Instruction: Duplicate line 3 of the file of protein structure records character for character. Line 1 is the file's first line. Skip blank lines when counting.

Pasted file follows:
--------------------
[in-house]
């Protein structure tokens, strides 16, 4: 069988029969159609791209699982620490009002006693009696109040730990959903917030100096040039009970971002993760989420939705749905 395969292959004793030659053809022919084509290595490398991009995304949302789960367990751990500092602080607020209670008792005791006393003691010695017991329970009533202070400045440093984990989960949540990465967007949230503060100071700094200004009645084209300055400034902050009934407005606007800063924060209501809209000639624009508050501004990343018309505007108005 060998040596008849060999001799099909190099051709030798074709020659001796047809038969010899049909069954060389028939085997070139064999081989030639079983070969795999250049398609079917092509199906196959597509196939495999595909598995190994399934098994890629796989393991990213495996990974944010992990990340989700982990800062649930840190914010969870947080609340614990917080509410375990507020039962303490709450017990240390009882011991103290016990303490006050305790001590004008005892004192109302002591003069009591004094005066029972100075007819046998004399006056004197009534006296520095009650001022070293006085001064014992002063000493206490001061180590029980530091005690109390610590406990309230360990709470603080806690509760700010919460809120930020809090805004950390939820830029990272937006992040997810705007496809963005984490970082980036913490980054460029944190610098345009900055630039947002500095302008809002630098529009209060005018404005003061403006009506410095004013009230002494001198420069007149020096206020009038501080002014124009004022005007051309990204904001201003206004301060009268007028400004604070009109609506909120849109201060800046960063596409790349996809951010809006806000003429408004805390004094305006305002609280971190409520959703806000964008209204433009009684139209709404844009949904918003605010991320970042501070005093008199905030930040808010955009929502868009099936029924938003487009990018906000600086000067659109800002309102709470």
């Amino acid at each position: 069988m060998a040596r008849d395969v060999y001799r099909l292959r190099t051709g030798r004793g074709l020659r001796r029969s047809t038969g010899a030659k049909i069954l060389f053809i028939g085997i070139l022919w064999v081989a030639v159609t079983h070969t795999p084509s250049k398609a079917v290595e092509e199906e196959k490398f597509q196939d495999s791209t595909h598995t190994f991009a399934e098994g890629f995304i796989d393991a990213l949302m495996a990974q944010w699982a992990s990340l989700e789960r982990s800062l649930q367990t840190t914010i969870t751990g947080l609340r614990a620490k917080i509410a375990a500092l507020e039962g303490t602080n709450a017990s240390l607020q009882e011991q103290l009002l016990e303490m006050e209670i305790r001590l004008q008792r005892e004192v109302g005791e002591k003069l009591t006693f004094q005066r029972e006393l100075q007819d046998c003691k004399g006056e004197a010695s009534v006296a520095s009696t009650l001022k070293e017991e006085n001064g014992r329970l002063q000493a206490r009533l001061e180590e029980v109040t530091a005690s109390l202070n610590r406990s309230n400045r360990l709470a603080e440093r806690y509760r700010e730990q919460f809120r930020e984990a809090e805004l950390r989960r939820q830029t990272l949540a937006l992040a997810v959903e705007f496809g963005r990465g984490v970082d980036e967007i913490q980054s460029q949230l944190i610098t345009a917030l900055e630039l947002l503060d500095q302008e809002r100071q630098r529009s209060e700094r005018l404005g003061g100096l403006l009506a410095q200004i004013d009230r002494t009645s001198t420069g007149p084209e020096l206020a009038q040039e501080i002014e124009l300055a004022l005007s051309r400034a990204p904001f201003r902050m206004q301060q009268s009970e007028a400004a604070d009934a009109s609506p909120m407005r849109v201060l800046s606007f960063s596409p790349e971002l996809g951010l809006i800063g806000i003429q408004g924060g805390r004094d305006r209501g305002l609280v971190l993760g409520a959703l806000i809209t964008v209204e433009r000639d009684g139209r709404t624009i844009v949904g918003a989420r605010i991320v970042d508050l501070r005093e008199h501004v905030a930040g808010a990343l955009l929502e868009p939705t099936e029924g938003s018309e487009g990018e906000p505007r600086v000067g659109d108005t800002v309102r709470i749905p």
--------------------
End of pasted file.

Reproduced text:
């Amino acid at each position: 069988m060998a040596r008849d395969v060999y001799r099909l292959r190099t051709g030798r004793g074709l020659r001796r029969s047809t038969g010899a030659k049909i069954l060389f053809i028939g085997i070139l022919w064999v081989a030639v159609t079983h070969t795999p084509s250049k398609a079917v290595e092509e199906e196959k490398f597509q196939d495999s791209t595909h598995t190994f991009a399934e098994g890629f995304i796989d393991a990213l949302m495996a990974q944010w699982a992990s990340l989700e789960r982990s800062l649930q367990t840190t914010i969870t751990g947080l609340r614990a620490k917080i509410a375990a500092l507020e039962g303490t602080n709450a017990s240390l607020q009882e011991q103290l009002l016990e303490m006050e209670i305790r001590l004008q008792r005892e004192v109302g005791e002591k003069l009591t006693f004094q005066r029972e006393l100075q007819d046998c003691k004399g006056e004197a010695s009534v006296a520095s009696t009650l001022k070293e017991e006085n001064g014992r329970l002063q000493a206490r009533l001061e180590e029980v109040t530091a005690s109390l202070n610590r406990s309230n400045r360990l709470a603080e440093r806690y509760r700010e730990q919460f809120r930020e984990a809090e805004l950390r989960r939820q830029t990272l949540a937006l992040a997810v959903e705007f496809g963005r990465g984490v970082d980036e967007i913490q980054s460029q949230l944190i610098t345009a917030l900055e630039l947002l503060d500095q302008e809002r100071q630098r529009s209060e700094r005018l404005g003061g100096l403006l009506a410095q200004i004013d009230r002494t009645s001198t420069g007149p084209e020096l206020a009038q040039e501080i002014e124009l300055a004022l005007s051309r400034a990204p904001f201003r902050m206004q301060q009268s009970e007028a400004a604070d009934a009109s609506p909120m407005r849109v201060l800046s606007f960063s596409p790349e971002l996809g951010l809006i800063g806000i003429q408004g924060g805390r004094d305006r209501g305002l609280v971190l993760g409520a959703l806000i809209t964008v209204e433009r000639d009684g139209r709404t624009i844009v949904g918003a989420r605010i991320v970042d508050l501070r005093e008199h501004v905030a930040g808010a990343l955009l929502e868009p939705t099936e029924g938003s018309e487009g990018e906000p505007r600086v000067g659109d108005t800002v309102r709470i749905p």